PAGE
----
Rivers never remarried and said in an interview with ABC anchor David Muir that she never got over his death–her heartbreak or her anger. She was an activist for suicide prevention and an honorary director of the American Foundation for Suicide Prevention. It was just one of many activist causes she championed.

Rivers did not stay down long. The hallmark of her long career was her legendary work ethic. In 1990 she won an Emmy for her new daytime show, The Joan Rivers Show, which ran for five years.

In a tribute to her on Thursday night, David Letterman, on whose show she had been a guest many times, said she was the hardest working comedian he knew. Talking with his band leader Paul Schaeffer about Rivers Letterman said, "Talk about guts. She was indefatigable. She would be on this show, she would be on all the shows, and she would also work about 300 dates a year. That’s a lotta work, that’s a lotta travel. And here she is 81 years old and still doing it and as funny today as she was when she first got into it."

Letterman, nearly breaking into laughter, noted, "And talk about guts. She would come out here and sit in this chair and say some things that were un-be-lieve-able. Just where you would have to swallow pretty hard and twice and yet it was hilarious. And she stood behind her jokes and to my knowledge she would say these things and never apologize because she would say, ‘hey, I’m a comedian, these are jokes.’"

Letterman added, "There are no victimless jokes, and she was harder on herself than on anybody. She would tell these God-awful jokes about herself and she would tell them about other people. And grow up, please, these are just jokes."

Letterman looked down for a moment, clearly emotional, as he had been last month over his good friend, comedian Robin Williams’ death. "The force and power of her comedy was overwhelming," Letterman said, saying that when she had come on his show after he had not seen her in several years, "I had forgotten she was that funny. Oh my God, she was hilarious."

Letterman went on to laud the totality of her career, which he said he had been unaware of–her jewelry line that she sold through QVC, a network she helped put on the map, her 12 books of comedy, all of them best-sellers. "I haven’t read 12 books," he quipped, in awe of her accomplishments.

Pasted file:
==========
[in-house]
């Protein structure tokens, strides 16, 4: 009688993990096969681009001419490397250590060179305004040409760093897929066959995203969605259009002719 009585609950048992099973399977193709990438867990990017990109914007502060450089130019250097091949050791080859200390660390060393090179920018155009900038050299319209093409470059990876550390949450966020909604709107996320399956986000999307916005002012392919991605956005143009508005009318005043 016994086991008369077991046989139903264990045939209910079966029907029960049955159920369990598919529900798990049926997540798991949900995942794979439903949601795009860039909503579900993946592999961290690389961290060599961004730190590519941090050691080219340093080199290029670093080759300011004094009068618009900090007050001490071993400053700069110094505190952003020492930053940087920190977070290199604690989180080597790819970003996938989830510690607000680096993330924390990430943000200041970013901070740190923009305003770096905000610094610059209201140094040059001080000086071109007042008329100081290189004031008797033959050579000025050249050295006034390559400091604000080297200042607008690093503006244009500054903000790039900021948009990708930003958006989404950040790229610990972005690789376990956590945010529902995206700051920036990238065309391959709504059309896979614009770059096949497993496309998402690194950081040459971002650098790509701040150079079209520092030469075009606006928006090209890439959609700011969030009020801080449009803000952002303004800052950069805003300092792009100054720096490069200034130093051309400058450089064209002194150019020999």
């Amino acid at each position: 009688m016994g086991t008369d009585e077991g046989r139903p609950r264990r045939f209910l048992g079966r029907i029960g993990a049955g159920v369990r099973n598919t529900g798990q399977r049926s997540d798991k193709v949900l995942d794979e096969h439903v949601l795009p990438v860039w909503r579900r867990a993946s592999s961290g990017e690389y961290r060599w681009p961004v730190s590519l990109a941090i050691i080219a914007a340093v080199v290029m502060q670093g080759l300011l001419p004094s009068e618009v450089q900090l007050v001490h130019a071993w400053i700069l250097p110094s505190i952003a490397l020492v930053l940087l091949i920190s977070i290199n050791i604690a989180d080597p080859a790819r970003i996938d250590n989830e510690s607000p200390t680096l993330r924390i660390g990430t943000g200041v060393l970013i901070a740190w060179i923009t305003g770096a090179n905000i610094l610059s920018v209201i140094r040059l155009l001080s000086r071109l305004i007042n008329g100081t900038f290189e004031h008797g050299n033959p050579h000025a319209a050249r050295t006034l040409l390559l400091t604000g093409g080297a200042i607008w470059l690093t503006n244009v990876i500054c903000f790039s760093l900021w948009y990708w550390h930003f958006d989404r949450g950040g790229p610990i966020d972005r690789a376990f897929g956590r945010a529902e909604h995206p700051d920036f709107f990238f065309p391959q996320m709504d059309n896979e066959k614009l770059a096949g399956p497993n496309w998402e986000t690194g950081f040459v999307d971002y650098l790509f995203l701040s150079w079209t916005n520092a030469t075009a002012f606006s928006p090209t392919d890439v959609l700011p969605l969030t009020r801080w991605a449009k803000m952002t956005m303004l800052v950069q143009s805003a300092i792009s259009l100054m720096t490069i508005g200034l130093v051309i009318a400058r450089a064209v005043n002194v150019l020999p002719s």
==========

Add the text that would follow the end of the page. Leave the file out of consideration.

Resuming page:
Other late night comedians lauded her as well, among them Jimmy Fallon. In March Jimmy Fallon broke NBC’s long, unspoken ban on Rivers being allowed on The Tonight Show, inviting her back after the quarter-century exile imposed by Carson and upheld by Jay Leno and Conan O’Brien in a shocking old-boys-comedy-network blacklisting.

Her spot with Fallon was characteristic Rivers all the way. Late for the show because her ride from the airport was stuck in traffic, she complained about how the Mercedes limo had broken down. "And I’m thinking, the Germans killed six million Jews, they can’t fix a fucking carburetor?" Fallon, whose show is live, had his head in his hands, the audience was howling as was guest Russell Crowe. Finally Fallon stopped laughing long enough to say, "Welcome back to the network, Joan."

Rivers continued, still the center of her own jokes, but leaving no one else unscathed, ranting briefly about WASPS and how devoid of emotion they are compared to "us ethnics." Fallon pulled out a picture of Rivers and Carson in the very same studio and Rivers, who has touted her many plastic surgeries said, "Look at me, my legs are good, my breasts are in the right place."